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Nat Neurosci. 2014 Dec;17(12):1751-8. doi: 10.1038/nn.3872. Epub 2014 Nov 17.

VTA CRF neurons mediate the aversive effects of nicotine withdrawal and promote intake escalation.

Author information

1
Institute of Medical Science and Department of Molecular Genetics, University of Toronto, Toronto, Ontario, Canada.
2
Committee on the Neurobiology of Addictive Disorders, The Scripps Research Institute, La Jolla, California, USA.
3
The Salk Institute, La Jolla, California, USA.
4
Institut de Génétique et de Biologie Moléculaire et Cellulaire, CNRS / INSERM / Université de Strasbourg, Illkirch, France.
5
Molecular and Cellular Neuroscience, The Scripps Research Institute, La Jolla, California, USA.
6
Brudnick Neuropsychiatric Research Institute, University of Massachusetts Medical School, Worcester, Massachusetts, USA.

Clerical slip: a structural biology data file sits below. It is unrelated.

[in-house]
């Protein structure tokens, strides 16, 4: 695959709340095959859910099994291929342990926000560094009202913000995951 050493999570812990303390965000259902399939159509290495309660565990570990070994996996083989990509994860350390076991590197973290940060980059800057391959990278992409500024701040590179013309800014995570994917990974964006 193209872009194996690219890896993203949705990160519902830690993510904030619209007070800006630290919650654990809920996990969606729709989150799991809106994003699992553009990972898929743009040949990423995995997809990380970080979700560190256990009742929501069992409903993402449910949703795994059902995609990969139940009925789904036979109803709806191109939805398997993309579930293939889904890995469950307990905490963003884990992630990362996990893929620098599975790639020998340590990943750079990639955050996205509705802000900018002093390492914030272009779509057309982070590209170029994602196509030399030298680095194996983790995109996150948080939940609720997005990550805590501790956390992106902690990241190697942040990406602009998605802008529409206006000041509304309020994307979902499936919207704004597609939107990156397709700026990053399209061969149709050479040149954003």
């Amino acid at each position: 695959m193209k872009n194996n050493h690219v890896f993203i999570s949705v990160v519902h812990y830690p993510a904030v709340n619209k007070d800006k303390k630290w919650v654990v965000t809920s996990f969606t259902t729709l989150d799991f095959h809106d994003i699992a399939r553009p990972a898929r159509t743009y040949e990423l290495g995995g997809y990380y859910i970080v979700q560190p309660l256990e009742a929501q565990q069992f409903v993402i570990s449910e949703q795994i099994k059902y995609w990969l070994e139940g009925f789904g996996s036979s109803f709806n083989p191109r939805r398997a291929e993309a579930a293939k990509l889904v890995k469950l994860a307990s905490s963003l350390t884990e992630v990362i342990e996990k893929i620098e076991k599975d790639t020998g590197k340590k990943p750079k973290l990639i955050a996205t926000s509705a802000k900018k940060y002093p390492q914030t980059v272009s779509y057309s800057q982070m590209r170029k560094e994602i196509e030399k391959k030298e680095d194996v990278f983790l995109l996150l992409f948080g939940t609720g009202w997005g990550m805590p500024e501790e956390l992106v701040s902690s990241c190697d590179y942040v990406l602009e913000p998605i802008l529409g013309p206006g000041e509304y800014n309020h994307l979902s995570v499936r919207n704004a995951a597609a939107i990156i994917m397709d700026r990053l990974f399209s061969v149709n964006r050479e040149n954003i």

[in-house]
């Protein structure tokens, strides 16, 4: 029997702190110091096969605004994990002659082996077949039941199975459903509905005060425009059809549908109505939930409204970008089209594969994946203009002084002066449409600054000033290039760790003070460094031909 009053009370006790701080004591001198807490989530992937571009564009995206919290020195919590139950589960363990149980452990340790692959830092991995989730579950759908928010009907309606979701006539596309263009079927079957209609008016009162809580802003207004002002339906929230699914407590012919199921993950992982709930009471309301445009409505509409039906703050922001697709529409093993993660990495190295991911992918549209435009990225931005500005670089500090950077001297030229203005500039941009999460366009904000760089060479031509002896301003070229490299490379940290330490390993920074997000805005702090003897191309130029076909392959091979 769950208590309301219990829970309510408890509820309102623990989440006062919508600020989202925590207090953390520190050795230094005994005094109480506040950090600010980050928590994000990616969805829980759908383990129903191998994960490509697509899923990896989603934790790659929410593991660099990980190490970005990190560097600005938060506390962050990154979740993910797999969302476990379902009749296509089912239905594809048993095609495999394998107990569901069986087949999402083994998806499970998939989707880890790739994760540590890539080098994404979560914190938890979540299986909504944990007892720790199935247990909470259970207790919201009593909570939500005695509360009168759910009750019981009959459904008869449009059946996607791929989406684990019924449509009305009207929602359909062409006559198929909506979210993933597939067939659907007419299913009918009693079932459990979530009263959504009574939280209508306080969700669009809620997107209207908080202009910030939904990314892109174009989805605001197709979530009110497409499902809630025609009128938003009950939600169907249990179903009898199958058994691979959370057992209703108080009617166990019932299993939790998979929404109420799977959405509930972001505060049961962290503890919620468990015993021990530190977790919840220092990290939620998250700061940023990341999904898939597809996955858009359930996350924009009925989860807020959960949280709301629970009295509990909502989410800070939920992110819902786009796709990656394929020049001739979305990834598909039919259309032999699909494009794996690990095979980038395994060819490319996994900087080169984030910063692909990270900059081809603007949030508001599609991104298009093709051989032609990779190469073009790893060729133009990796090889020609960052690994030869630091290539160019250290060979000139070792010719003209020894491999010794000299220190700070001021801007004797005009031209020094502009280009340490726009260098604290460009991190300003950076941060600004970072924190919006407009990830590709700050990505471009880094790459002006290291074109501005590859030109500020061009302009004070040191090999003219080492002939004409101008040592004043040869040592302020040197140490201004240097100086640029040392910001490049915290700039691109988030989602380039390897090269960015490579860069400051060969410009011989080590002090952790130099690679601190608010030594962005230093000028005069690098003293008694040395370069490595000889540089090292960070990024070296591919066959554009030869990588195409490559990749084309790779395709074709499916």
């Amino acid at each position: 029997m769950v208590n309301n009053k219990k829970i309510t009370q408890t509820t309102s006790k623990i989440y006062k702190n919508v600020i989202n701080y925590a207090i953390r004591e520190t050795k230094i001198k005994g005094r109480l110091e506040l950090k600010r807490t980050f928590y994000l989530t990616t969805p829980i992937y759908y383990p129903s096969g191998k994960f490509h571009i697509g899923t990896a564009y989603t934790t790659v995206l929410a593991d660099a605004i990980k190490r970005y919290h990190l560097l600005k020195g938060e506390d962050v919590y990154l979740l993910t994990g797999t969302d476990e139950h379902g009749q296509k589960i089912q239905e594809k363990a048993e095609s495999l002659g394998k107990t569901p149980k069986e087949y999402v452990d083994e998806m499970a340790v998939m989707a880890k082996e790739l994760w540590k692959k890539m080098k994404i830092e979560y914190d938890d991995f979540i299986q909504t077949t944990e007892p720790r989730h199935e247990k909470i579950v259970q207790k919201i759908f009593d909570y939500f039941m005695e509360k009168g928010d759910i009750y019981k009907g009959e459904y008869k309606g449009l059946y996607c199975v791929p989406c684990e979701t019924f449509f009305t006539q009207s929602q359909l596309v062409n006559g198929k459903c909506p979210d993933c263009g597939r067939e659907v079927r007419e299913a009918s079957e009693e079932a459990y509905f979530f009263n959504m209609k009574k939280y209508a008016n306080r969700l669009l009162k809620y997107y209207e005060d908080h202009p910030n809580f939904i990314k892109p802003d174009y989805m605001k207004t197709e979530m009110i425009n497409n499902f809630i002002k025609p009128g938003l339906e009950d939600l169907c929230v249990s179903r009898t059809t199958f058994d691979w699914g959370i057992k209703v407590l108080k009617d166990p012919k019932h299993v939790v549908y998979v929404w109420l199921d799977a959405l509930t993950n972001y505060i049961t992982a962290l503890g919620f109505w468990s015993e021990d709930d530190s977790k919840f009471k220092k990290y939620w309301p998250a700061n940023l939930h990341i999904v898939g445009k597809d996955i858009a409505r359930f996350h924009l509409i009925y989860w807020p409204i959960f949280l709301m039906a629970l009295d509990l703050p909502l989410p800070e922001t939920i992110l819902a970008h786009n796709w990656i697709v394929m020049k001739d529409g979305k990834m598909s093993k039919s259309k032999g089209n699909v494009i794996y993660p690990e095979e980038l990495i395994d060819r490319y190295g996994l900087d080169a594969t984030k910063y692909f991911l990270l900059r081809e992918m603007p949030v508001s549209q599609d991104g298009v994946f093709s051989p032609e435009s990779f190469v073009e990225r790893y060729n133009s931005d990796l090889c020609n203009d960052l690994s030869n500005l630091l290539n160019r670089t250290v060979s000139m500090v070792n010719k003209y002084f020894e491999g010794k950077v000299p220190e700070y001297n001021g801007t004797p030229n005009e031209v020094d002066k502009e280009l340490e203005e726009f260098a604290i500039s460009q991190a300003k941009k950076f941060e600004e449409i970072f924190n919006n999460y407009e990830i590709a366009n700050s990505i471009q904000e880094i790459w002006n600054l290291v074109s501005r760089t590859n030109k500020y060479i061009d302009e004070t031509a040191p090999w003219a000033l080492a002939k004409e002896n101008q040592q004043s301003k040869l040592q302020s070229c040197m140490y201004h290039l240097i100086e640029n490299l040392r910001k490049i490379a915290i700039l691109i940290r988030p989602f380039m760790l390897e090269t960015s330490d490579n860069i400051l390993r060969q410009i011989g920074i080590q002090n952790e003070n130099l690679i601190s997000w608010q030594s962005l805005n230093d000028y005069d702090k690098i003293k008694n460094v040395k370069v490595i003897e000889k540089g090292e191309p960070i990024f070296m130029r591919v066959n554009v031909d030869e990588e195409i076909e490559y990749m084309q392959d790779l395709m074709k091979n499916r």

7
1] Institut de Génétique et de Biologie Moléculaire et Cellulaire, CNRS / INSERM / Université de Strasbourg, Illkirch, France. [2] Douglas Hospital Research Center, Department of Psychiatry, McGill University, Montreal, Quebec, Canada.
8
National Institute on Alcohol Abuse and Alcoholism, Rockville, Maryland, USA.

Abstract

Dopaminergic neurons in the ventral tegmental area (VTA) are well known for mediating the positive reinforcing effects of drugs of abuse. Here we identify in rodents and humans a population of VTA dopaminergic neurons expressing corticotropin-releasing factor (CRF). We provide further evidence in rodents that chronic nicotine exposure upregulates Crh mRNA (encoding CRF) in dopaminergic neurons of the posterior VTA, activates local CRF1 receptors and blocks nicotine-induced activation of transient GABAergic input to dopaminergic neurons. Local downregulation of Crh mRNA and specific pharmacological blockade of CRF1 receptors in the VTA reversed the effect of nicotine on GABAergic input to dopaminergic neurons, prevented the aversive effects of nicotine withdrawal and limited the escalation of nicotine intake. These results link the brain reward and stress systems in the same brain region to signaling of the negative motivational effects of nicotine withdrawal.

PMID:
25402857
PMCID:
PMC4241147
DOI:
10.1038/nn.3872
[Indexed for MEDLINE]
Free PMC Article

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